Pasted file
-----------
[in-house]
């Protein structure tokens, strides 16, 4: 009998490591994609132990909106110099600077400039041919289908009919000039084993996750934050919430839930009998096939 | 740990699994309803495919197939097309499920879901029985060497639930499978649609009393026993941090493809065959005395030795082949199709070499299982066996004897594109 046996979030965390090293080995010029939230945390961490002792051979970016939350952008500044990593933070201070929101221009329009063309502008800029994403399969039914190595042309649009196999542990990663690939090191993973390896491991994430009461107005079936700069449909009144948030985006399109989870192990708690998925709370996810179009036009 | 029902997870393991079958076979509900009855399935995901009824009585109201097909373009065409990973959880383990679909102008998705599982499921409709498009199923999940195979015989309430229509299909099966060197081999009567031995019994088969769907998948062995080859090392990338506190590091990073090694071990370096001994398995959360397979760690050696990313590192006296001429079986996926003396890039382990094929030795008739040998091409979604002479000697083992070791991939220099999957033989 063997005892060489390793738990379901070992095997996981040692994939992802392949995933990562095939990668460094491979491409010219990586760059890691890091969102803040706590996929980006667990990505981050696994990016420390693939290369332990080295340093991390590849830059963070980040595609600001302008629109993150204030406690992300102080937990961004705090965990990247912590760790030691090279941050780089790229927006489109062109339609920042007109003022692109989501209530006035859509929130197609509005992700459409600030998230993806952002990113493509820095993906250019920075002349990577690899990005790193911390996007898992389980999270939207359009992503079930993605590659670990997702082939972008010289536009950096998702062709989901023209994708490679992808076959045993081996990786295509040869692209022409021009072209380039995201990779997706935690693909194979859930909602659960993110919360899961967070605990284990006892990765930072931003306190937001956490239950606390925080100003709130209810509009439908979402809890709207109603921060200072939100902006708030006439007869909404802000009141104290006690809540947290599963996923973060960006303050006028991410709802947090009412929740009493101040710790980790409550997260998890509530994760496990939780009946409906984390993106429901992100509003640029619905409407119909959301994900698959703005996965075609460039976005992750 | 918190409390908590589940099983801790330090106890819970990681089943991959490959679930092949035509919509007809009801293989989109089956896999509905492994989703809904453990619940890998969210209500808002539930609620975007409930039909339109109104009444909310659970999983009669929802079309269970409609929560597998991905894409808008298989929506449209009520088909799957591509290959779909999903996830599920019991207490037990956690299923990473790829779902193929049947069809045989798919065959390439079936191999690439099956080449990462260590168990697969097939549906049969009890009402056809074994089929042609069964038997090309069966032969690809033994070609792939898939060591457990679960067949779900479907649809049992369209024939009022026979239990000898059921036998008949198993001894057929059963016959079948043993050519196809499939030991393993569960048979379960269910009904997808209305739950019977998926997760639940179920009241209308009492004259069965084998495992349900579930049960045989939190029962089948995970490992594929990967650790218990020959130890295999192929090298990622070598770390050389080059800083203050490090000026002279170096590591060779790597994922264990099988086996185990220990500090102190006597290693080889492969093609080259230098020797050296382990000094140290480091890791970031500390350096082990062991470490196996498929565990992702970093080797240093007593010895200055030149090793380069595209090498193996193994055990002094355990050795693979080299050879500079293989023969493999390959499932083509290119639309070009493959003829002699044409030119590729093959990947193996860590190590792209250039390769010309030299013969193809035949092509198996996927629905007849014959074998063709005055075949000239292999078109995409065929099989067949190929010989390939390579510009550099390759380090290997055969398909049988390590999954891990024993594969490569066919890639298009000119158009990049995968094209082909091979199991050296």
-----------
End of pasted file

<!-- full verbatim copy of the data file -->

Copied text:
[in-house]
């Protein structure tokens, strides 16, 4: 009998490591994609132990909106110099600077400039041919289908009919000039084993996750934050919430839930009998096939 | 740990699994309803495919197939097309499920879901029985060497639930499978649609009393026993941090493809065959005395030795082949199709070499299982066996004897594109 046996979030965390090293080995010029939230945390961490002792051979970016939350952008500044990593933070201070929101221009329009063309502008800029994403399969039914190595042309649009196999542990990663690939090191993973390896491991994430009461107005079936700069449909009144948030985006399109989870192990708690998925709370996810179009036009 | 029902997870393991079958076979509900009855399935995901009824009585109201097909373009065409990973959880383990679909102008998705599982499921409709498009199923999940195979015989309430229509299909099966060197081999009567031995019994088969769907998948062995080859090392990338506190590091990073090694071990370096001994398995959360397979760690050696990313590192006296001429079986996926003396890039382990094929030795008739040998091409979604002479000697083992070791991939220099999957033989 063997005892060489390793738990379901070992095997996981040692994939992802392949995933990562095939990668460094491979491409010219990586760059890691890091969102803040706590996929980006667990990505981050696994990016420390693939290369332990080295340093991390590849830059963070980040595609600001302008629109993150204030406690992300102080937990961004705090965990990247912590760790030691090279941050780089790229927006489109062109339609920042007109003022692109989501209530006035859509929130197609509005992700459409600030998230993806952002990113493509820095993906250019920075002349990577690899990005790193911390996007898992389980999270939207359009992503079930993605590659670990997702082939972008010289536009950096998702062709989901023209994708490679992808076959045993081996990786295509040869692209022409021009072209380039995201990779997706935690693909194979859930909602659960993110919360899961967070605990284990006892990765930072931003306190937001956490239950606390925080100003709130209810509009439908979402809890709207109603921060200072939100902006708030006439007869909404802000009141104290006690809540947290599963996923973060960006303050006028991410709802947090009412929740009493101040710790980790409550997260998890509530994760496990939780009946409906984390993106429901992100509003640029619905409407119909959301994900698959703005996965075609460039976005992750 | 918190409390908590589940099983801790330090106890819970990681089943991959490959679930092949035509919509007809009801293989989109089956896999509905492994989703809904453990619940890998969210209500808002539930609620975007409930039909339109109104009444909310659970999983009669929802079309269970409609929560597998991905894409808008298989929506449209009520088909799957591509290959779909999903996830599920019991207490037990956690299923990473790829779902193929049947069809045989798919065959390439079936191999690439099956080449990462260590168990697969097939549906049969009890009402056809074994089929042609069964038997090309069966032969690809033994070609792939898939060591457990679960067949779900479907649809049992369209024939009022026979239990000898059921036998008949198993001894057929059963016959079948043993050519196809499939030991393993569960048979379960269910009904997808209305739950019977998926997760639940179920009241209308009492004259069965084998495992349900579930049960045989939190029962089948995970490992594929990967650790218990020959130890295999192929090298990622070598770390050389080059800083203050490090000026002279170096590591060779790597994922264990099988086996185990220990500090102190006597290693080889492969093609080259230098020797050296382990000094140290480091890791970031500390350096082990062991470490196996498929565990992702970093080797240093007593010895200055030149090793380069595209090498193996193994055990002094355990050795693979080299050879500079293989023969493999390959499932083509290119639309070009493959003829002699044409030119590729093959990947193996860590190590792209250039390769010309030299013969193809035949092509198996996927629905007849014959074998063709005055075949000239292999078109995409065929099989067949190929010989390939390579510009550099390759380090290997055969398909049988390590999954891990024993594969490569066919890639298009000119158009990049995968094209082909091979199991050296």